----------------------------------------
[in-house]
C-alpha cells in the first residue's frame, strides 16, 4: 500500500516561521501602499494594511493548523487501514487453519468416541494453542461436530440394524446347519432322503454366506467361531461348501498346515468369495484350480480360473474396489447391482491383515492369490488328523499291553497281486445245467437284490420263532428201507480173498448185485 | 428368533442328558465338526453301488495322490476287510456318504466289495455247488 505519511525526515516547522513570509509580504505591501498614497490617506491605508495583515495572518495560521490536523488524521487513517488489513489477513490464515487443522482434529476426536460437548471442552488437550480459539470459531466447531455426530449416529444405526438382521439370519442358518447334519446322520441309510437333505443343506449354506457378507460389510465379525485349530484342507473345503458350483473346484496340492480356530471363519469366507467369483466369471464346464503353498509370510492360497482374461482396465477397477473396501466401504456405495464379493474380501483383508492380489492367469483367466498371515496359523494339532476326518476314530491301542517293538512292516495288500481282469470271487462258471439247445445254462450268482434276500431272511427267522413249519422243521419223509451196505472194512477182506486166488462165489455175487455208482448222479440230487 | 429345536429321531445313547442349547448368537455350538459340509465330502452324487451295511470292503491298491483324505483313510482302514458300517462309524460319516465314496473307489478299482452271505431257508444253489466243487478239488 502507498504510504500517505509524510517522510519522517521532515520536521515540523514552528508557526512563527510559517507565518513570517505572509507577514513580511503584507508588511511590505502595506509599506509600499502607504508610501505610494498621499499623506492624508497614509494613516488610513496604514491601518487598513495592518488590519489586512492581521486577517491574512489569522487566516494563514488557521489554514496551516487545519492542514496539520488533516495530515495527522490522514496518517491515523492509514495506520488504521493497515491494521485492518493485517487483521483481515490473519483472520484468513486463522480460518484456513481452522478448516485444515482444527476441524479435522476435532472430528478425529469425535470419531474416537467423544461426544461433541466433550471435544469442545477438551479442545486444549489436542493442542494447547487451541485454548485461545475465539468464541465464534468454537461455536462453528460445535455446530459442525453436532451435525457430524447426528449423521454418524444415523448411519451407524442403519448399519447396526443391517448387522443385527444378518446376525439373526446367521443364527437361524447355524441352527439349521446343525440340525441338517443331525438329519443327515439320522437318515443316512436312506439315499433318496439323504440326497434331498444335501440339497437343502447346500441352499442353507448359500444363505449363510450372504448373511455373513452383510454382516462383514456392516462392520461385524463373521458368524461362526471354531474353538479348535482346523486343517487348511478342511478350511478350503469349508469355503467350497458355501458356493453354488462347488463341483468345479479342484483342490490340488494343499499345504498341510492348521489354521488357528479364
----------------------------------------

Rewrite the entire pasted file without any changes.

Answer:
[in-house]
C-alpha cells in the first residue's frame, strides 16, 4: 500500500516561521501602499494594511493548523487501514487453519468416541494453542461436530440394524446347519432322503454366506467361531461348501498346515468369495484350480480360473474396489447391482491383515492369490488328523499291553497281486445245467437284490420263532428201507480173498448185485 | 428368533442328558465338526453301488495322490476287510456318504466289495455247488 505519511525526515516547522513570509509580504505591501498614497490617506491605508495583515495572518495560521490536523488524521487513517488489513489477513490464515487443522482434529476426536460437548471442552488437550480459539470459531466447531455426530449416529444405526438382521439370519442358518447334519446322520441309510437333505443343506449354506457378507460389510465379525485349530484342507473345503458350483473346484496340492480356530471363519469366507467369483466369471464346464503353498509370510492360497482374461482396465477397477473396501466401504456405495464379493474380501483383508492380489492367469483367466498371515496359523494339532476326518476314530491301542517293538512292516495288500481282469470271487462258471439247445445254462450268482434276500431272511427267522413249519422243521419223509451196505472194512477182506486166488462165489455175487455208482448222479440230487 | 429345536429321531445313547442349547448368537455350538459340509465330502452324487451295511470292503491298491483324505483313510482302514458300517462309524460319516465314496473307489478299482452271505431257508444253489466243487478239488 502507498504510504500517505509524510517522510519522517521532515520536521515540523514552528508557526512563527510559517507565518513570517505572509507577514513580511503584507508588511511590505502595506509599506509600499502607504508610501505610494498621499499623506492624508497614509494613516488610513496604514491601518487598513495592518488590519489586512492581521486577517491574512489569522487566516494563514488557521489554514496551516487545519492542514496539520488533516495530515495527522490522514496518517491515523492509514495506520488504521493497515491494521485492518493485517487483521483481515490473519483472520484468513486463522480460518484456513481452522478448516485444515482444527476441524479435522476435532472430528478425529469425535470419531474416537467423544461426544461433541466433550471435544469442545477438551479442545486444549489436542493442542494447547487451541485454548485461545475465539468464541465464534468454537461455536462453528460445535455446530459442525453436532451435525457430524447426528449423521454418524444415523448411519451407524442403519448399519447396526443391517448387522443385527444378518446376525439373526446367521443364527437361524447355524441352527439349521446343525440340525441338517443331525438329519443327515439320522437318515443316512436312506439315499433318496439323504440326497434331498444335501440339497437343502447346500441352499442353507448359500444363505449363510450372504448373511455373513452383510454382516462383514456392516462392520461385524463373521458368524461362526471354531474353538479348535482346523486343517487348511478342511478350511478350503469349508469355503467350497458355501458356493453354488462347488463341483468345479479342484483342490490340488494343499499345504498341510492348521489354521488357528479364